Particularly worrisome to many women today is the political emergence of Shi’a Muslims, who make up 60 percent of Iraq’s population. While opinions about the place of women in society vary among the Shi’a, conservative clerics promote a philosophy that would see women relegated to two positions: homemaker and teacher.
Two weeks ago, a prominent Baghdad cleric, Muhammed Al-Fartusi, told an Arabic-language radio station here that women should be banned from acting in live theater productions. Al-Fartusi and other clerics have previously called on all Iraqi women to don head scarves. Many women already do so of their own choosing, but some consider scarves a tool of subjugation.
“I think there’s tremendous fear that the Islamists will take control and that our rights will decrease,” said Rana Al-Khero, 29, a bacteriologist at Baghdad’s Kindi Hospital. “I worry especially about the younger women, who might not have the same opportunities I had.”
Al-Khero, who works in a laboratory at the hospital, would look right at home in any Western country. She wears jeans, form-fitting blouses and sandals that reveal toenails painted red. Her thick black hair frequently flops in front of her eyes.
She said she’s satisfied with her job and with the treatment she receives from her colleagues, but she worries about the lack of female representation among the political parties that have set up shop in the capital.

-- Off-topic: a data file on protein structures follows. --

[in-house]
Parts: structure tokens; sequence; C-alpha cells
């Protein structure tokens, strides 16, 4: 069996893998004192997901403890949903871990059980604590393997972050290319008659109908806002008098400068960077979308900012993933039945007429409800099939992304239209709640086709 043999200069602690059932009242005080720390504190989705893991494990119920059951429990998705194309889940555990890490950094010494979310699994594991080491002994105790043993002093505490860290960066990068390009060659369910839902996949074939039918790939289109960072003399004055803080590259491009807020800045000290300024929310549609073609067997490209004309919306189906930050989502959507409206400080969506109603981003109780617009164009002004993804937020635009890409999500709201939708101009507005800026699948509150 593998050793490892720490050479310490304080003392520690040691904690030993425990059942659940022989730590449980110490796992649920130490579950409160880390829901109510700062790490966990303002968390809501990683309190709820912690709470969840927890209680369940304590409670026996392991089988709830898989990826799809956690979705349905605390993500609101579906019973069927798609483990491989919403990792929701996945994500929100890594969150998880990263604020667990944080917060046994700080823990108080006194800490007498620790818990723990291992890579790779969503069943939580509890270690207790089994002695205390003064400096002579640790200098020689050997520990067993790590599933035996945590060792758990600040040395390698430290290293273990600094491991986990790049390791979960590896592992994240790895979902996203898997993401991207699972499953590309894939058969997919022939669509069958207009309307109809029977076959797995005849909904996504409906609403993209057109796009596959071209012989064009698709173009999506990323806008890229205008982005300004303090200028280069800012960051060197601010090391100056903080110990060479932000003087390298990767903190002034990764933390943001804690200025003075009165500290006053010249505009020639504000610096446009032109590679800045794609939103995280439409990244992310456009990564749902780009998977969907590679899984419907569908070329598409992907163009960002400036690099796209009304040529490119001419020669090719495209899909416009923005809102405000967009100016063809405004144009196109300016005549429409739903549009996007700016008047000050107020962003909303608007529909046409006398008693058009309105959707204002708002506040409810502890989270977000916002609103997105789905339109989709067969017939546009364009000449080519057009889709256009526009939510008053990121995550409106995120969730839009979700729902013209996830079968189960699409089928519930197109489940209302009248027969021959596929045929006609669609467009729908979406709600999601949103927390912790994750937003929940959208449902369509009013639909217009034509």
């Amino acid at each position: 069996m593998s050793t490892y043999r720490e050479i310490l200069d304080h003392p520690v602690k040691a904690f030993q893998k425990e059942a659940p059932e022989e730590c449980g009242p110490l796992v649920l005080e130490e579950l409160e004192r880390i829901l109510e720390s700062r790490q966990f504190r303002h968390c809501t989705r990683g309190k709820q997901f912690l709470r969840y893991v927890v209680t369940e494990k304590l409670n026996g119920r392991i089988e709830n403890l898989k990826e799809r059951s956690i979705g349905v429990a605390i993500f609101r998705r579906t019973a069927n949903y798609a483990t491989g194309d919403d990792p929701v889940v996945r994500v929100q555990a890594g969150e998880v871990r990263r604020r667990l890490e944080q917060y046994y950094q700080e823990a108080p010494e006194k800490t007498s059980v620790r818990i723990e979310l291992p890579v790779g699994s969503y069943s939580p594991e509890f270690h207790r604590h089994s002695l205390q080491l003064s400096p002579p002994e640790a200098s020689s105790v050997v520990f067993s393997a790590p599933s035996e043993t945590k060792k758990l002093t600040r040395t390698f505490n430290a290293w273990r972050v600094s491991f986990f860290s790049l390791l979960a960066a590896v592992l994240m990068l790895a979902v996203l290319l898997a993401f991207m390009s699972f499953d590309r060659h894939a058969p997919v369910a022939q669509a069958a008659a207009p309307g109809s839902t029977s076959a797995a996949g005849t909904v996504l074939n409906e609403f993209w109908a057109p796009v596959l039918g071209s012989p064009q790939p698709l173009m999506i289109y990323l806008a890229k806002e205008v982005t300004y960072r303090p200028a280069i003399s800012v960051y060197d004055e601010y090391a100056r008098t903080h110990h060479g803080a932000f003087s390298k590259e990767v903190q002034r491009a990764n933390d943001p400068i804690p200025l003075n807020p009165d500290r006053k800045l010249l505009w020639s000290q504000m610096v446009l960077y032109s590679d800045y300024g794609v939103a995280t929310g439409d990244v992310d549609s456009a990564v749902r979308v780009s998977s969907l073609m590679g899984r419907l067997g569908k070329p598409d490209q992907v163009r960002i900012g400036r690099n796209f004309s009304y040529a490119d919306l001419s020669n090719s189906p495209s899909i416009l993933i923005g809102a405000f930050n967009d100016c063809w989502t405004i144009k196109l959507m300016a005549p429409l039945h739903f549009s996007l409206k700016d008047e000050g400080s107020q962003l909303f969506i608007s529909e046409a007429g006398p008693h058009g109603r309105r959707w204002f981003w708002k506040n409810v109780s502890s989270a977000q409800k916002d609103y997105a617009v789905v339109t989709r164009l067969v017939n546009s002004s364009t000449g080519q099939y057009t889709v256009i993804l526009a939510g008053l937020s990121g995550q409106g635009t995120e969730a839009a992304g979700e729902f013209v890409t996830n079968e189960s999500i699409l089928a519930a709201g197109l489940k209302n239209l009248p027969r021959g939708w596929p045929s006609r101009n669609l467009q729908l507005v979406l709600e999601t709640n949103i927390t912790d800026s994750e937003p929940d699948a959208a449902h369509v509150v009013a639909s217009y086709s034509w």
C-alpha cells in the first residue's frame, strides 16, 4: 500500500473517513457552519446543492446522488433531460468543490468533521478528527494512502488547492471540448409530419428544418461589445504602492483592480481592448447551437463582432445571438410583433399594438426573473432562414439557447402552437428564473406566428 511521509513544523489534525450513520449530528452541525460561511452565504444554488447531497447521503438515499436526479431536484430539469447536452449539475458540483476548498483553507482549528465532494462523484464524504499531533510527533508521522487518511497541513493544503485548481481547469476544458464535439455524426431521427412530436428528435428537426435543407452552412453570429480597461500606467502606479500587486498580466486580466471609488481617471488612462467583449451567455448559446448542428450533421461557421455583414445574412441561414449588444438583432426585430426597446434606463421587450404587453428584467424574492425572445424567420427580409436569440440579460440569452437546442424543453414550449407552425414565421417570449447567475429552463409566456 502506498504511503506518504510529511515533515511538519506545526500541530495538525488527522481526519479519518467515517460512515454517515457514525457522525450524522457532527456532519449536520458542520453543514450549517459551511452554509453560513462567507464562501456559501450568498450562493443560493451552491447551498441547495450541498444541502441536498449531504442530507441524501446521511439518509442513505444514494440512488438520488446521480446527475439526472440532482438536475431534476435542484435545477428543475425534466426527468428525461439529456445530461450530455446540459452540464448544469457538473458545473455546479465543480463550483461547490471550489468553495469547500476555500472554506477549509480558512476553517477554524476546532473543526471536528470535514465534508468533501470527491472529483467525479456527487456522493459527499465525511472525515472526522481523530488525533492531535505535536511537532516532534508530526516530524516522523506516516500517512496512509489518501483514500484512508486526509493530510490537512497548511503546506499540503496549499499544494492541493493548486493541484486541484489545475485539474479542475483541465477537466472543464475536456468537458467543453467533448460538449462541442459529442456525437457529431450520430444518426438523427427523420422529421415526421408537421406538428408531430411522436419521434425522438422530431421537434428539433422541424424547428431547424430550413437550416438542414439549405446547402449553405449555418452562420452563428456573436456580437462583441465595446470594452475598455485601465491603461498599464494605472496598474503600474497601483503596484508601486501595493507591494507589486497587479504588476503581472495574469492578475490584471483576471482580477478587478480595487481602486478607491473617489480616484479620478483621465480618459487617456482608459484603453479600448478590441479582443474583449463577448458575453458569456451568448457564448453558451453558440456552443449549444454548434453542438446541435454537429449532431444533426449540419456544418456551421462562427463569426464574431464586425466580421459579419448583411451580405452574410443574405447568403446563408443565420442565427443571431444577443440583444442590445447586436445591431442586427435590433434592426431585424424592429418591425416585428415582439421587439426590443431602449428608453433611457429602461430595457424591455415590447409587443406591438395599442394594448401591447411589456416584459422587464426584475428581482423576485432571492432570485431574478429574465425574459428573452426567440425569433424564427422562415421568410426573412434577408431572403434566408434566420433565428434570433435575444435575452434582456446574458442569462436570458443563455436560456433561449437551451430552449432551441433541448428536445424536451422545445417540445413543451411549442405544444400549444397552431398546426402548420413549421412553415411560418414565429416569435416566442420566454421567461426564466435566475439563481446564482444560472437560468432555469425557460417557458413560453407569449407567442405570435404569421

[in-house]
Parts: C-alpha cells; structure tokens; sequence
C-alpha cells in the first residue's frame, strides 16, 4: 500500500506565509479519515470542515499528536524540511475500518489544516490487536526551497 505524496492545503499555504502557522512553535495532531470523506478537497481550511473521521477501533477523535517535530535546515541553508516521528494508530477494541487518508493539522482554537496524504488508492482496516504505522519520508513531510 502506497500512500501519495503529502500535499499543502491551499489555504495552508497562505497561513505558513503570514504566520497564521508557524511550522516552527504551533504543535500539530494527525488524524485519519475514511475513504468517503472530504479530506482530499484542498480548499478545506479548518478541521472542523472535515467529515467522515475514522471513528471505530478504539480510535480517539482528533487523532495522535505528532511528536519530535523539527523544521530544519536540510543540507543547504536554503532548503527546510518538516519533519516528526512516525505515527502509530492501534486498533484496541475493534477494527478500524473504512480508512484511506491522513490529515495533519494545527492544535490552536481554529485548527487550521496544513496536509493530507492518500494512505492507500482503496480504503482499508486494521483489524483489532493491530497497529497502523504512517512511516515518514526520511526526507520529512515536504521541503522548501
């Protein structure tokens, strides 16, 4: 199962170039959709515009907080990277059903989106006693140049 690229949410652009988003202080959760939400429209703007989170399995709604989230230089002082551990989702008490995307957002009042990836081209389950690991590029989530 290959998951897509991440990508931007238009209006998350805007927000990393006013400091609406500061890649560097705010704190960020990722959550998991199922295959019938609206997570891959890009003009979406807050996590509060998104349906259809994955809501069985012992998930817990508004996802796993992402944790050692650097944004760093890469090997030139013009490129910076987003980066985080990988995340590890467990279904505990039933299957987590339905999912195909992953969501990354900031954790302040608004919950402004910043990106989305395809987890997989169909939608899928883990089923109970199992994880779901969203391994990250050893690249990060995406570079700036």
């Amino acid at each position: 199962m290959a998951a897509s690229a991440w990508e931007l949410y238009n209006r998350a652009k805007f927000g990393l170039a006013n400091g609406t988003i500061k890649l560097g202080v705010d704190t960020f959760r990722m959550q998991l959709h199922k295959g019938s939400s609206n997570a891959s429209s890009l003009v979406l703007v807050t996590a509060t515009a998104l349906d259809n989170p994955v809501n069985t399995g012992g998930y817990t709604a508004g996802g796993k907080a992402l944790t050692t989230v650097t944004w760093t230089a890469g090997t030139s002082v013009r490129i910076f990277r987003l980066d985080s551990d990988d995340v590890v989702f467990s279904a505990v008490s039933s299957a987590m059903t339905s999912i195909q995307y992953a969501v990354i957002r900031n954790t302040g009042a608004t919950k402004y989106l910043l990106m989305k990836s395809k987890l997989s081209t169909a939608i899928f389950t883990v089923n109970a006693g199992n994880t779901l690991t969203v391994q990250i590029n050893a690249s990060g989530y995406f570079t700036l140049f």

“The men represent us now,” Al-Khero said. “I’m not comfortable with that.”
While Al-Khero’s view is expressed by many women here, it’s hardly universal.
‘A MAN SHOULD BE FIRST’
On the campus of Baghdad University, a 19-year-old student named Hiba, who declined to give her last name, said she would support a government made up solely of men. When asked why, she hesitated a moment, flashing bright blue eyes from the sky to the ground. In the silence, a male friend, 23-year-old Muhammed Al-Kaisi, answered for her.
“In our religion, a man should be first, ahead of a woman, because he can think better than her,” Al-Kaisi said.
Asked what she thought of Al-Kaisi’s statement, Hiba responded: “It is reasonable.”
A first-year economics student, Hiba said she would not pursue a job after obtaining her degree.
“Of course I will be a mother and a housewife,” she said.
Like Hiba, Azhar Salim Daoud is a Shi’a Muslim. And like Hiba, Daoud wears a head scarf. But the 32-year-old accountant said she finds the thought of remaining at home repugnant.
“I have ambitions to achieve, to work, to succeed,” said Daoud, a married mother of three. “Women had some chances in the past, but only if they were with the Ba’ath Party. Now we want more. We want to help shape our destiny, not have it dictated to us by men.”
That sentiment is shared by Ammear Hussein, who walked into the headquarters of the Iraqi Women’s League last week looking for information. Hussein, a 40-year-old elementary school teacher, said she is too old to dream of remaking her life. But of her five children, three are daughters.
“I want them to have the freedom to do any kind of job,” she said. “I want them to have freedom to live as they wish.”